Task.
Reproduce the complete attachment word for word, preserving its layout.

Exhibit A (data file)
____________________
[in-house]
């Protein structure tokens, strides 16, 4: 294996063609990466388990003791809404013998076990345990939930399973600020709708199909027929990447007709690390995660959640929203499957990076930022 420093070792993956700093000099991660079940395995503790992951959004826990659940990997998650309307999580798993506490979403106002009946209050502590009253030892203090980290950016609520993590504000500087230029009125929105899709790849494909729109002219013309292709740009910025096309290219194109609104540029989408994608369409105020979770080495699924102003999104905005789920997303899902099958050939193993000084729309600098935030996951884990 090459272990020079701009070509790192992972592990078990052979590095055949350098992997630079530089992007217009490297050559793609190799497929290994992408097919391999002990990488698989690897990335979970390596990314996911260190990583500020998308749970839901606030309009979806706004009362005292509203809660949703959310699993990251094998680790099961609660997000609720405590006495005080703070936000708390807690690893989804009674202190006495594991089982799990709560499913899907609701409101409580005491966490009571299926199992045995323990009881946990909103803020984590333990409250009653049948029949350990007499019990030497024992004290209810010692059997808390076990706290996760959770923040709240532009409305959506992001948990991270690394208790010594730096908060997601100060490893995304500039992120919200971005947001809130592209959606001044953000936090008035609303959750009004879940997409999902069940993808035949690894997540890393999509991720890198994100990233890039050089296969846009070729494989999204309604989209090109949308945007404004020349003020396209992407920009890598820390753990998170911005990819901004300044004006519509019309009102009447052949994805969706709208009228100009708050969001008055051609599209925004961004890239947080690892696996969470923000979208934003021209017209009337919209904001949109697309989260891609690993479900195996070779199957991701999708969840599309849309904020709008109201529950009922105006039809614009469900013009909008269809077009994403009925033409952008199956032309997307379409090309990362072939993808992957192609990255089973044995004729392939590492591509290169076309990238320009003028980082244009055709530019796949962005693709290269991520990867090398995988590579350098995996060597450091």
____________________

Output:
[in-house]
């Protein structure tokens, strides 16, 4: 294996063609990466388990003791809404013998076990345990939930399973600020709708199909027929990447007709690390995660959640929203499957990076930022 420093070792993956700093000099991660079940395995503790992951959004826990659940990997998650309307999580798993506490979403106002009946209050502590009253030892203090980290950016609520993590504000500087230029009125929105899709790849494909729109002219013309292709740009910025096309290219194109609104540029989408994608369409105020979770080495699924102003999104905005789920997303899902099958050939193993000084729309600098935030996951884990 090459272990020079701009070509790192992972592990078990052979590095055949350098992997630079530089992007217009490297050559793609190799497929290994992408097919391999002990990488698989690897990335979970390596990314996911260190990583500020998308749970839901606030309009979806706004009362005292509203809660949703959310699993990251094998680790099961609660997000609720405590006495005080703070936000708390807690690893989804009674202190006495594991089982799990709560499913899907609701409101409580005491966490009571299926199992045995323990009881946990909103803020984590333990409250009653049948029949350990007499019990030497024992004290209810010692059997808390076990706290996760959770923040709240532009409305959506992001948990991270690394208790010594730096908060997601100060490893995304500039992120919200971005947001809130592209959606001044953000936090008035609303959750009004879940997409999902069940993808035949690894997540890393999509991720890198994100990233890039050089296969846009070729494989999204309604989209090109949308945007404004020349003020396209992407920009890598820390753990998170911005990819901004300044004006519509019309009102009447052949994805969706709208009228100009708050969001008055051609599209925004961004890239947080690892696996969470923000979208934003021209017209009337919209904001949109697309989260891609690993479900195996070779199957991701999708969840599309849309904020709008109201529950009922105006039809614009469900013009909008269809077009994403009925033409952008199956032309997307379409090309990362072939993808992957192609990255089973044995004729392939590492591509290169076309990238320009003028980082244009055709530019796949962005693709290269991520990867090398995988590579350098995996060597450091």